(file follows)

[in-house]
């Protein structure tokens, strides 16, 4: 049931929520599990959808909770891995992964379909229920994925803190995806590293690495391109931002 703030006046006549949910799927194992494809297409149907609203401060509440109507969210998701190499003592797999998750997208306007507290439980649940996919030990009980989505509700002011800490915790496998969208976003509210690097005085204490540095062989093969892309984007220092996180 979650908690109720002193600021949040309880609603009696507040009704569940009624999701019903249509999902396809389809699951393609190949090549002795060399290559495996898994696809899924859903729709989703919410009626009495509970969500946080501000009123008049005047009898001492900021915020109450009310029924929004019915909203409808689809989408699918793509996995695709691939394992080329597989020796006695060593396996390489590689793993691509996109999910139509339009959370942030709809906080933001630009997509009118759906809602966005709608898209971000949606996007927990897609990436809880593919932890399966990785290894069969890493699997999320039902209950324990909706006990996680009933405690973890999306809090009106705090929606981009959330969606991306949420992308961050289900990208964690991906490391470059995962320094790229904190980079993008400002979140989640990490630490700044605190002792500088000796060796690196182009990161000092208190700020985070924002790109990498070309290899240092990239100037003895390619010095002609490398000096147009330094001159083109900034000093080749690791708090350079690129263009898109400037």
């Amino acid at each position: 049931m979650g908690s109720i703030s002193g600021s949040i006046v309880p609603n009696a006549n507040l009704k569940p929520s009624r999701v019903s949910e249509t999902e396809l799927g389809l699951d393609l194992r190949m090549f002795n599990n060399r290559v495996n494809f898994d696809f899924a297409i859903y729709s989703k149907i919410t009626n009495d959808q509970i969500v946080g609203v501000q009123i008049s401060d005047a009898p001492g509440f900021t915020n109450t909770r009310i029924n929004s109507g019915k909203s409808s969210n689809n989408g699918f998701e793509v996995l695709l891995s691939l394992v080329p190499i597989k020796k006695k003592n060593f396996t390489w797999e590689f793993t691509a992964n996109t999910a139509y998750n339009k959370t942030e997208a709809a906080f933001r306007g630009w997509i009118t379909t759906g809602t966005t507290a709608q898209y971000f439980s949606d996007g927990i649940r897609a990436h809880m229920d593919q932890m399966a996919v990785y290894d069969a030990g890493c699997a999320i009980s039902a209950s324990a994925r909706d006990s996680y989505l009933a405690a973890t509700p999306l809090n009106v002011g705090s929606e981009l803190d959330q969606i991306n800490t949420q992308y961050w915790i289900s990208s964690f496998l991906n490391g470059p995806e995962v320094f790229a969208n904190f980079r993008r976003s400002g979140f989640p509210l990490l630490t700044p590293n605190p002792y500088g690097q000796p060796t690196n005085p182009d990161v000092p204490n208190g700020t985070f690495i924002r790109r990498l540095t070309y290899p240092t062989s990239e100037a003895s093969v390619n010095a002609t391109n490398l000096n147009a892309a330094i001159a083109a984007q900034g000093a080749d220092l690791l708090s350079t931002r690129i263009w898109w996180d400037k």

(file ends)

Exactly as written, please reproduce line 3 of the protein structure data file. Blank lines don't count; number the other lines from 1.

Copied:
């Amino acid at each position: 049931m979650g908690s109720i703030s002193g600021s949040i006046v309880p609603n009696a006549n507040l009704k569940p929520s009624r999701v019903s949910e249509t999902e396809l799927g389809l699951d393609l194992r190949m090549f002795n599990n060399r290559v495996n494809f898994d696809f899924a297409i859903y729709s989703k149907i919410t009626n009495d959808q509970i969500v946080g609203v501000q009123i008049s401060d005047a009898p001492g509440f900021t915020n109450t909770r009310i029924n929004s109507g019915k909203s409808s969210n689809n989408g699918f998701e793509v996995l695709l891995s691939l394992v080329p190499i597989k020796k006695k003592n060593f396996t390489w797999e590689f793993t691509a992964n996109t999910a139509y998750n339009k959370t942030e997208a709809a906080f933001r306007g630009w997509i009118t379909t759906g809602t966005t507290a709608q898209y971000f439980s949606d996007g927990i649940r897609a990436h809880m229920d593919q932890m399966a996919v990785y290894d069969a030990g890493c699997a999320i009980s039902a209950s324990a994925r909706d006990s996680y989505l009933a405690a973890t509700p999306l809090n009106v002011g705090s929606e981009l803190d959330q969606i991306n800490t949420q992308y961050w915790i289900s990208s964690f496998l991906n490391g470059p995806e995962v320094f790229a969208n904190f980079r993008r976003s400002g979140f989640p509210l990490l630490t700044p590293n605190p002792y500088g690097q000796p060796t690196n005085p182009d990161v000092p204490n208190g700020t985070f690495i924002r790109r990498l540095t070309y290899p240092t062989s990239e100037a003895s093969v390619n010095a002609t391109n490398l000096n147009a892309a330094i001159a083109a984007q900034g000093a080749d220092l690791l708090s350079t931002r690129i263009w898109w996180d400037k």